updated schematic here:

Hi,
Why instead feed the voltage to the coil do not ground the coil.?

Do you mean placing the coil between the capacitor bank anode and SCR anode rather than SCR cathode and capacitor bank cathode? I can modify my circuit to do this, what difference would this make?

Hi,
Why you do not use a mosfet? Also when you use an scr for DC voltage once it is ON you need to open the circuit. It will stay on until you open the circuit or short the scr.

have snubbers between the anode and cathode

A snubber goes in seriese with an SCR not across it. Its purpose is to reduce the rate of current rise in a circuit known as "di by dt "
Normally I would expect the load to be in the anode not the cathode. It is marginal safer that way and the gate voltage does not have to be so high. You also then do not need that 200R resistor that is just taking power for no reason except to supply a gate referance.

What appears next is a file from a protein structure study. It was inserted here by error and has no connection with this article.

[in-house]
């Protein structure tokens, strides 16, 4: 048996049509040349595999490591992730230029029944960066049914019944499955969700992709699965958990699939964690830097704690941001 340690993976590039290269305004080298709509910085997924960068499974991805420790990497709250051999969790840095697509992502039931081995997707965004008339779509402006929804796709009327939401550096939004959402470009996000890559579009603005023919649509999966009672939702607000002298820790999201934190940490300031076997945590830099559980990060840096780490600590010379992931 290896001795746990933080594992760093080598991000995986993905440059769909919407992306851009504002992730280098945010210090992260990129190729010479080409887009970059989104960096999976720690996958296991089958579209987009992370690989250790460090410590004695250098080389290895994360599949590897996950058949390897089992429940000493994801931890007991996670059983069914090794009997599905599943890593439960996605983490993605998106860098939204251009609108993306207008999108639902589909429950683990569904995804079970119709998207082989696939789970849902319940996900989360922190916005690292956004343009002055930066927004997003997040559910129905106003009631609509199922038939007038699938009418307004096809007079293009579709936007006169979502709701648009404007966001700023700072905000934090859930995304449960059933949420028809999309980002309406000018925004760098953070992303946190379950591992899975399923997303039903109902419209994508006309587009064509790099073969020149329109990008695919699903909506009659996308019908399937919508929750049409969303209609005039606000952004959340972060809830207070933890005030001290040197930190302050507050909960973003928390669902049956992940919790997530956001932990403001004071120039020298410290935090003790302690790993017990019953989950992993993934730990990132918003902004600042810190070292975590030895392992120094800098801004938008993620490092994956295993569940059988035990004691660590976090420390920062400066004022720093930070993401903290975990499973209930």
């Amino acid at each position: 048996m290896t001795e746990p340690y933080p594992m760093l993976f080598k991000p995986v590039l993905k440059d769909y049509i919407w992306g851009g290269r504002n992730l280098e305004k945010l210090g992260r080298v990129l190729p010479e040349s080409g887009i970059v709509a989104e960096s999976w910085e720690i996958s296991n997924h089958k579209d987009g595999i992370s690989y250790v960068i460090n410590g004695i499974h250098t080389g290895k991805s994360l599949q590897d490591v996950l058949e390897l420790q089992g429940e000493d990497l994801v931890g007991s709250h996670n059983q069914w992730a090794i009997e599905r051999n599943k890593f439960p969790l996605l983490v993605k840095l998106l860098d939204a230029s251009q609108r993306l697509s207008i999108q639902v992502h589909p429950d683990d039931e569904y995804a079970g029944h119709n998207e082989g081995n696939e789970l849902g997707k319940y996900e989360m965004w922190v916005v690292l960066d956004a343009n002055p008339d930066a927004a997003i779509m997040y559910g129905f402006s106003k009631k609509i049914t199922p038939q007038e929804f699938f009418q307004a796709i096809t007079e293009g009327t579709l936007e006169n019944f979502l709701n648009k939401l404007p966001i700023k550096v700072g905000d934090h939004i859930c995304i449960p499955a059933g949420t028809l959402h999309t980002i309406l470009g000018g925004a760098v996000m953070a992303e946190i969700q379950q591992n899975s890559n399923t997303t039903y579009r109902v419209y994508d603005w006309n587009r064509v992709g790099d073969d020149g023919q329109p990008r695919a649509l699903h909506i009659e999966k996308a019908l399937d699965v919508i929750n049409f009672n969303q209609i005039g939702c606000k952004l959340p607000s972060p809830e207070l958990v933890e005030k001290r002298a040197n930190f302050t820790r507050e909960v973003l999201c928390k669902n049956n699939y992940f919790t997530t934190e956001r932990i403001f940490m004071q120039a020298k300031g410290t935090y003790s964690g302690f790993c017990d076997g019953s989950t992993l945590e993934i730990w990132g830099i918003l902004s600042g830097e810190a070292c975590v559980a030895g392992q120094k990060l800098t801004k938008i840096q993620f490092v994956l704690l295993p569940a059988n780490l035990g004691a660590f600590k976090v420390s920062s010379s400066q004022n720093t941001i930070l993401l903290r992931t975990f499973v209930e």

tauro0221:
Also when you use an scr for DC voltage once it is ON you need to open the circuit. It will stay on until you open the circuit or short the scr.

That happens automatically when the capacitor is discharged and an SCR turns on faster.

tauro0221:
Hi,
Why you do not use a mosfet? Also when you use an scr for DC voltage once it is ON you need to open the circuit. It will stay on until you open the circuit or short the scr.

I wasn't sure which would be better for a high-voltage/high surge current application. Will a mosfet be able to handling the 400V / ~100A surge? And will it prevent the interference mentioned earlier in the thread that causes the other SCRs to trigger?

I cut off the boost converter power before I trigger the SCR to prevent it from staying latched after firing and the capacitors fully discharge so there is no longer any current to keep it latched.

Grumpy_Mike: